Da Qin 大秦 [Ta Ch’in] = Rome or Roman territory, depending on the context. The use of such a name (literally, ‘Great Qin’ = Great China) for a foreign state probably reflects the common process of mythologizing distant and unfamiliar cultures. Pulleyblank (1999), p. 77 notes that it “…is clearly not a transcription of a foreign word” and that the “…earliest datable occurrence seems to be with reference to Gān Ying’s mission of 97 C.E.”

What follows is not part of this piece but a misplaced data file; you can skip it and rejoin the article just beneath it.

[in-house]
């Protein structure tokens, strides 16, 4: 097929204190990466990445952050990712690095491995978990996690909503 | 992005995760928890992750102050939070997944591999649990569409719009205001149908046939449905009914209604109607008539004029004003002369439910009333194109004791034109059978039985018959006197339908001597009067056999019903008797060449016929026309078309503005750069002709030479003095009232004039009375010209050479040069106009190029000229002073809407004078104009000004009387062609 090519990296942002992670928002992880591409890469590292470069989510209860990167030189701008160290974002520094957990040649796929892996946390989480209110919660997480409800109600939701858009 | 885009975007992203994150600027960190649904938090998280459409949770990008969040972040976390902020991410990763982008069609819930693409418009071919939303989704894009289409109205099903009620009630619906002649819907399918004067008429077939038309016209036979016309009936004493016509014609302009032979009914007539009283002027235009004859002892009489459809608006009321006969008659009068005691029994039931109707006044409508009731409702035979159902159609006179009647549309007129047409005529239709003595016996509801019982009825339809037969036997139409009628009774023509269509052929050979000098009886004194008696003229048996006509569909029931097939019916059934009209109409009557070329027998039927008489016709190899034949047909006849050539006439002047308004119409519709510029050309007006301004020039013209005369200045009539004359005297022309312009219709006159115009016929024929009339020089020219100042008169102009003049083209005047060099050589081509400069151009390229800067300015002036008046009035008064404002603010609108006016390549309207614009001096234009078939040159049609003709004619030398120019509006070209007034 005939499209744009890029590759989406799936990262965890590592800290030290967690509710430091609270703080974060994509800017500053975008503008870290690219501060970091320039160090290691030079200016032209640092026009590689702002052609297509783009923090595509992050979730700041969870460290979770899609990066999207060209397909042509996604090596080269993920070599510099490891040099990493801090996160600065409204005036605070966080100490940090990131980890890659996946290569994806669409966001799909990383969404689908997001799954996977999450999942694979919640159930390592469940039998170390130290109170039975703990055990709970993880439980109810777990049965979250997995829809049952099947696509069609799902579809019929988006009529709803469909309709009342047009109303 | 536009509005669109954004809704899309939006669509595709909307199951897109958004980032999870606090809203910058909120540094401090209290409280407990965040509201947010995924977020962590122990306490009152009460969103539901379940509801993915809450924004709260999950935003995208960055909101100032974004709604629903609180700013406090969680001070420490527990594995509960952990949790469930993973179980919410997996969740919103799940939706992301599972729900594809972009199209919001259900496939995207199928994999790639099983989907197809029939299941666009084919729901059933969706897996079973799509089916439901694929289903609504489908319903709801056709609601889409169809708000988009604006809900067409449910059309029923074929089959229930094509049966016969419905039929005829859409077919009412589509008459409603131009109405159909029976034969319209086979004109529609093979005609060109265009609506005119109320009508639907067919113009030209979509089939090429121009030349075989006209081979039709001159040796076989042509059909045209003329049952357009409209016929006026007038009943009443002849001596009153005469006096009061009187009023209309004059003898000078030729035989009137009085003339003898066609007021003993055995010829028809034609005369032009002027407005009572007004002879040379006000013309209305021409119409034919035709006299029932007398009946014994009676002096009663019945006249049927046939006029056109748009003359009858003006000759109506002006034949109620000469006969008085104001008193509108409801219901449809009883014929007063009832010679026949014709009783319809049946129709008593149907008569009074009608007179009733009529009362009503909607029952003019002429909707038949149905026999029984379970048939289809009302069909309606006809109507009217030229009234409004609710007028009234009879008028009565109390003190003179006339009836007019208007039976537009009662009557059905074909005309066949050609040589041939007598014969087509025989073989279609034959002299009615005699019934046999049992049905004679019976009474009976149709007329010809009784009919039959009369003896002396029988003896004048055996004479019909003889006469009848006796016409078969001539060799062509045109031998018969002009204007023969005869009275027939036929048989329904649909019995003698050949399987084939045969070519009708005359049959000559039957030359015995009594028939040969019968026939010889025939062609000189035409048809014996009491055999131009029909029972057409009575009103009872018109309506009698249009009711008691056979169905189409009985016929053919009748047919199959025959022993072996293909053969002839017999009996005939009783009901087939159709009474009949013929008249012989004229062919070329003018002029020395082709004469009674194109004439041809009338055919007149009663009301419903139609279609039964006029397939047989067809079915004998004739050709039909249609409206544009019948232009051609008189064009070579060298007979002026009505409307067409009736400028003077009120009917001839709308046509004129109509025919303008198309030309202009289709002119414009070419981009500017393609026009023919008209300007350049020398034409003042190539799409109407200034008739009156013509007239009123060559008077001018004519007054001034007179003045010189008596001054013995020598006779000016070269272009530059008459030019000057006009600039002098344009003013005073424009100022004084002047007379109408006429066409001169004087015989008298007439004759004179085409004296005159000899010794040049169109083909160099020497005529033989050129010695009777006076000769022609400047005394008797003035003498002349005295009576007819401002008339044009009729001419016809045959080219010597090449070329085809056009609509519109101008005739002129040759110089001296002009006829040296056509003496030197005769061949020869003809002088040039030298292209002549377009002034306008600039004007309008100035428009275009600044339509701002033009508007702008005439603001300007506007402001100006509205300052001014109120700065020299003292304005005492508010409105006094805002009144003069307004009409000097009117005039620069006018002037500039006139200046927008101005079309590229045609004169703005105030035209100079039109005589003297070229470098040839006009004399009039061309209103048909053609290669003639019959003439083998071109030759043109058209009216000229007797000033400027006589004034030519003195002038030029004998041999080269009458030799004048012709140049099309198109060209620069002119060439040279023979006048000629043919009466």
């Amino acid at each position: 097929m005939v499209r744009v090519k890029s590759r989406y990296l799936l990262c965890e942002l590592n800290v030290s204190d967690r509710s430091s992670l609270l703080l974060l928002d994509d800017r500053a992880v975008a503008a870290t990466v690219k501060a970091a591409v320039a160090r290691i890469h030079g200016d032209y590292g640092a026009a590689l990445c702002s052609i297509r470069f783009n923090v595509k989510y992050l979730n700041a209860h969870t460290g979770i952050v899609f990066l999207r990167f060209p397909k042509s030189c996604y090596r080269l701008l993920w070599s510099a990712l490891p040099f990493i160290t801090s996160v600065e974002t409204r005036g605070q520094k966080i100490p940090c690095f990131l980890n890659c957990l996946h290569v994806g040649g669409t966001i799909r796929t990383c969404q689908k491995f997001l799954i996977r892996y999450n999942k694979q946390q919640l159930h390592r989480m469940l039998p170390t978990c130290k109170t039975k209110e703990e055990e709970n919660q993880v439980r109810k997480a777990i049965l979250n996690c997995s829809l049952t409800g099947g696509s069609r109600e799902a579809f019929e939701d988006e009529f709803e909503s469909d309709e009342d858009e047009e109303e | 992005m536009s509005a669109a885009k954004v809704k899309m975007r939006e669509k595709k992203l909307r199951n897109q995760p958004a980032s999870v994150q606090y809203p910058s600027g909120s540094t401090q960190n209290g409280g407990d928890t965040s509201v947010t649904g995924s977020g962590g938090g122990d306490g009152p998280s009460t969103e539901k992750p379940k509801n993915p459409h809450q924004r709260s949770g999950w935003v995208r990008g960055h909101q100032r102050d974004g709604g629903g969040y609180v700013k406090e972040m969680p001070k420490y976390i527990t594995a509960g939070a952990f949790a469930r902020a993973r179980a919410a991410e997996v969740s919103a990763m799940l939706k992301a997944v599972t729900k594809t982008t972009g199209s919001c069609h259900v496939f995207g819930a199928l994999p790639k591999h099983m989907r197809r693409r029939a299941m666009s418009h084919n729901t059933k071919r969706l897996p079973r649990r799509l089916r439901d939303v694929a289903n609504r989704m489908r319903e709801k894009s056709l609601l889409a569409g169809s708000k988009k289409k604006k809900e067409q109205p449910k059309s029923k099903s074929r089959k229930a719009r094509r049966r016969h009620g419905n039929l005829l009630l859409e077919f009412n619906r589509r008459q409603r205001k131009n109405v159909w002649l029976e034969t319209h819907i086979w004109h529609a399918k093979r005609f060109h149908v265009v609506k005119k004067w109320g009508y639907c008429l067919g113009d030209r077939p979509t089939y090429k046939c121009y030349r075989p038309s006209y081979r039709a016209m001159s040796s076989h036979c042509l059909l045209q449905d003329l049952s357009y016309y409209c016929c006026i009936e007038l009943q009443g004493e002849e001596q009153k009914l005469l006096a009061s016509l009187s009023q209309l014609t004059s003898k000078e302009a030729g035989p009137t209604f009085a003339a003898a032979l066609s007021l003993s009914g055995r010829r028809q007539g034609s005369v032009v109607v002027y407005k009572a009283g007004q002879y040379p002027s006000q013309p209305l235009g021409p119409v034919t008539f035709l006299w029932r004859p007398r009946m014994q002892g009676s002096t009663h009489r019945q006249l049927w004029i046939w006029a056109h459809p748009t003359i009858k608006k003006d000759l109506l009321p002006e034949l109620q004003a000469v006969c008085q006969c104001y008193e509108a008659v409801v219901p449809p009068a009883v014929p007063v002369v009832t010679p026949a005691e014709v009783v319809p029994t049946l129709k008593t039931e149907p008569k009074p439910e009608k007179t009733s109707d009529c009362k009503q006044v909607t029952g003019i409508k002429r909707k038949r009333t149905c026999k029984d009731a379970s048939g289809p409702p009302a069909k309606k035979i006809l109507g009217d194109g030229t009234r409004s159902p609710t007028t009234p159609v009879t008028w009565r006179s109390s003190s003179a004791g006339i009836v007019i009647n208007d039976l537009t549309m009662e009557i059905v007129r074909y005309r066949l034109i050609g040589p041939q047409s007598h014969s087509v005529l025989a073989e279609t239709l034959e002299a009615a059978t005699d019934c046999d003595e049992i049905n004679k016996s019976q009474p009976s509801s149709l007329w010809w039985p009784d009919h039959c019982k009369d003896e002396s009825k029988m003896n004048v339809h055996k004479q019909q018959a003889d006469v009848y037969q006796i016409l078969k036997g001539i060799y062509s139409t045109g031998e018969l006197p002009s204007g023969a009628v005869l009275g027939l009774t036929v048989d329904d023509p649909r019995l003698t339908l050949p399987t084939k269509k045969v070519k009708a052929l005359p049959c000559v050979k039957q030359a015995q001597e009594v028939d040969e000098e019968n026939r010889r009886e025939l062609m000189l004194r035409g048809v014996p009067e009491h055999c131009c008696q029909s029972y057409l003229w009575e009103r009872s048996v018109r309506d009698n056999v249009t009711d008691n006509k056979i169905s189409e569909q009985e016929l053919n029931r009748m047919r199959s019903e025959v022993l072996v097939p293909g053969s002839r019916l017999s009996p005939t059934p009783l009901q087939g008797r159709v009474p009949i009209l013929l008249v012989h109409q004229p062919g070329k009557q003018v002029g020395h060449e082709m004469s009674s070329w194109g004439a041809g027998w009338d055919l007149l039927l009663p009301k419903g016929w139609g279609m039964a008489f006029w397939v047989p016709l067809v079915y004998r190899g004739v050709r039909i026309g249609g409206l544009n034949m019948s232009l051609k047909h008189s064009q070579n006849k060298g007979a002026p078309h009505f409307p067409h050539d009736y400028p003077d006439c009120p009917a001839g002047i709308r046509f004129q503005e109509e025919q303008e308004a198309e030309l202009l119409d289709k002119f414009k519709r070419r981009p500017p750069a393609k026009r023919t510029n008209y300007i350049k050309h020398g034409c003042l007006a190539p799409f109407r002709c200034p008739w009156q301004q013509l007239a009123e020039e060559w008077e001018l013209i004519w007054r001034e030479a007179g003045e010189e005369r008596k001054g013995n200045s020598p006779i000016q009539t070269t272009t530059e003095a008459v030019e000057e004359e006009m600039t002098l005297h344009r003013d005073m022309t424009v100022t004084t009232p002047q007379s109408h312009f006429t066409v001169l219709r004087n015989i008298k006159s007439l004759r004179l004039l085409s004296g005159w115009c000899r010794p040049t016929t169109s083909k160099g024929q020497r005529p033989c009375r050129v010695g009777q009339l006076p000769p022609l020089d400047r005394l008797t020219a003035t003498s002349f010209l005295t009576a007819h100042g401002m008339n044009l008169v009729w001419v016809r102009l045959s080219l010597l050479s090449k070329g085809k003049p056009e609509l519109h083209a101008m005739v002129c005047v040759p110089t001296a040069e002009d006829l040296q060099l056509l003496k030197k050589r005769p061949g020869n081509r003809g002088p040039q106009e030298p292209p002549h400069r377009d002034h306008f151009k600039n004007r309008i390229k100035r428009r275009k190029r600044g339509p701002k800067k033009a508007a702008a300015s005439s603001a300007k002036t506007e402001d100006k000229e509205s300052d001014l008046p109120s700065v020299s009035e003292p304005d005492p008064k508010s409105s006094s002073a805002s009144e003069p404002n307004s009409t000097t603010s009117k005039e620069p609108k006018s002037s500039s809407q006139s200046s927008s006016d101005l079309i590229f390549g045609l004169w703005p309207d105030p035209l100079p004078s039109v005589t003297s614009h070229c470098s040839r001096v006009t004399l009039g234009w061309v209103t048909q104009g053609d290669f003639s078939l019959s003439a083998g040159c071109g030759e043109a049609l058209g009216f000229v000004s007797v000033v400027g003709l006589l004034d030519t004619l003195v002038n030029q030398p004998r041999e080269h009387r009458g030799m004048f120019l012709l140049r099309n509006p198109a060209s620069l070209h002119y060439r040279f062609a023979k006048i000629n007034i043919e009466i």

and asks, “Why would China call Rome ‘the Great China’?” I thought that was an excellent question, and since Hatters did such a good job with Dashi (what the Chinese called the Arabs in the 8th century), I thought I’d bring it here. Anybody know anything?